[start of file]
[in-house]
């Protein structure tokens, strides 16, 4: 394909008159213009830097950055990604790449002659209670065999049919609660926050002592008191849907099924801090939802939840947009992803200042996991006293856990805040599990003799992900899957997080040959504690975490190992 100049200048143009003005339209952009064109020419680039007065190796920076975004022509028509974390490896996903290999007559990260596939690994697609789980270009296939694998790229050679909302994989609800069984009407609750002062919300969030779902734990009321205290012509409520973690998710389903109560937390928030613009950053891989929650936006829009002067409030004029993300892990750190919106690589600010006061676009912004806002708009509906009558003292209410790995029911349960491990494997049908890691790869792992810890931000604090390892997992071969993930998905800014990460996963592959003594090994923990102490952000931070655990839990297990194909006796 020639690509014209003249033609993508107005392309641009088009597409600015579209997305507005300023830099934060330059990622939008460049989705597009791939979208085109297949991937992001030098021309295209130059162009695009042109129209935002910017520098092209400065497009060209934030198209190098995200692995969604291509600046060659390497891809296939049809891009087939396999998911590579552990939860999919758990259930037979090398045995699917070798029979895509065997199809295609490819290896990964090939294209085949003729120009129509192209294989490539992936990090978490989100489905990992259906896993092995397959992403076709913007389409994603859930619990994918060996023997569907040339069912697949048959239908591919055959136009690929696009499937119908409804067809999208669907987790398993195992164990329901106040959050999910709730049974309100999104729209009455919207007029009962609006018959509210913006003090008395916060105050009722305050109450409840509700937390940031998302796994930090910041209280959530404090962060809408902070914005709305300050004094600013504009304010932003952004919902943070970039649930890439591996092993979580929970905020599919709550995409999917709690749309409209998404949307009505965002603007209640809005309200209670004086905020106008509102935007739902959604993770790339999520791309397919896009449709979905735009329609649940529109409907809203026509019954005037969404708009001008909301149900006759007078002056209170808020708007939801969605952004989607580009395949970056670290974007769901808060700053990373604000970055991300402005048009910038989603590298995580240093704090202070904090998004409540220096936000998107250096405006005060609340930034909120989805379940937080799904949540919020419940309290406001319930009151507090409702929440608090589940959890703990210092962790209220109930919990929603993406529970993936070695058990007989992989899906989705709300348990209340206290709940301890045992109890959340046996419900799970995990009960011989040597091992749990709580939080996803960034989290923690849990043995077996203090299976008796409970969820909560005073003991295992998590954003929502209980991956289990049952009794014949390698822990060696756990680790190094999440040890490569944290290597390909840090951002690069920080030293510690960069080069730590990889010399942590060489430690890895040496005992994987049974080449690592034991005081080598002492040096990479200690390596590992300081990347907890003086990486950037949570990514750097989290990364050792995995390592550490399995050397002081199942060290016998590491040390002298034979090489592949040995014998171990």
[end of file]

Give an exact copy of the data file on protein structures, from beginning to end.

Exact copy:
[in-house]
């Protein structure tokens, strides 16, 4: 394909008159213009830097950055990604790449002659209670065999049919609660926050002592008191849907099924801090939802939840947009992803200042996991006293856990805040599990003799992900899957997080040959504690975490190992 100049200048143009003005339209952009064109020419680039007065190796920076975004022509028509974390490896996903290999007559990260596939690994697609789980270009296939694998790229050679909302994989609800069984009407609750002062919300969030779902734990009321205290012509409520973690998710389903109560937390928030613009950053891989929650936006829009002067409030004029993300892990750190919106690589600010006061676009912004806002708009509906009558003292209410790995029911349960491990494997049908890691790869792992810890931000604090390892997992071969993930998905800014990460996963592959003594090994923990102490952000931070655990839990297990194909006796 020639690509014209003249033609993508107005392309641009088009597409600015579209997305507005300023830099934060330059990622939008460049989705597009791939979208085109297949991937992001030098021309295209130059162009695009042109129209935002910017520098092209400065497009060209934030198209190098995200692995969604291509600046060659390497891809296939049809891009087939396999998911590579552990939860999919758990259930037979090398045995699917070798029979895509065997199809295609490819290896990964090939294209085949003729120009129509192209294989490539992936990090978490989100489905990992259906896993092995397959992403076709913007389409994603859930619990994918060996023997569907040339069912697949048959239908591919055959136009690929696009499937119908409804067809999208669907987790398993195992164990329901106040959050999910709730049974309100999104729209009455919207007029009962609006018959509210913006003090008395916060105050009722305050109450409840509700937390940031998302796994930090910041209280959530404090962060809408902070914005709305300050004094600013504009304010932003952004919902943070970039649930890439591996092993979580929970905020599919709550995409999917709690749309409209998404949307009505965002603007209640809005309200209670004086905020106008509102935007739902959604993770790339999520791309397919896009449709979905735009329609649940529109409907809203026509019954005037969404708009001008909301149900006759007078002056209170808020708007939801969605952004989607580009395949970056670290974007769901808060700053990373604000970055991300402005048009910038989603590298995580240093704090202070904090998004409540220096936000998107250096405006005060609340930034909120989805379940937080799904949540919020419940309290406001319930009151507090409702929440608090589940959890703990210092962790209220109930919990929603993406529970993936070695058990007989992989899906989705709300348990209340206290709940301890045992109890959340046996419900799970995990009960011989040597091992749990709580939080996803960034989290923690849990043995077996203090299976008796409970969820909560005073003991295992998590954003929502209980991956289990049952009794014949390698822990060696756990680790190094999440040890490569944290290597390909840090951002690069920080030293510690960069080069730590990889010399942590060489430690890895040496005992994987049974080449690592034991005081080598002492040096990479200690390596590992300081990347907890003086990486950037949570990514750097989290990364050792995995390592550490399995050397002081199942060290016998590491040390002298034979090489592949040995014998171990």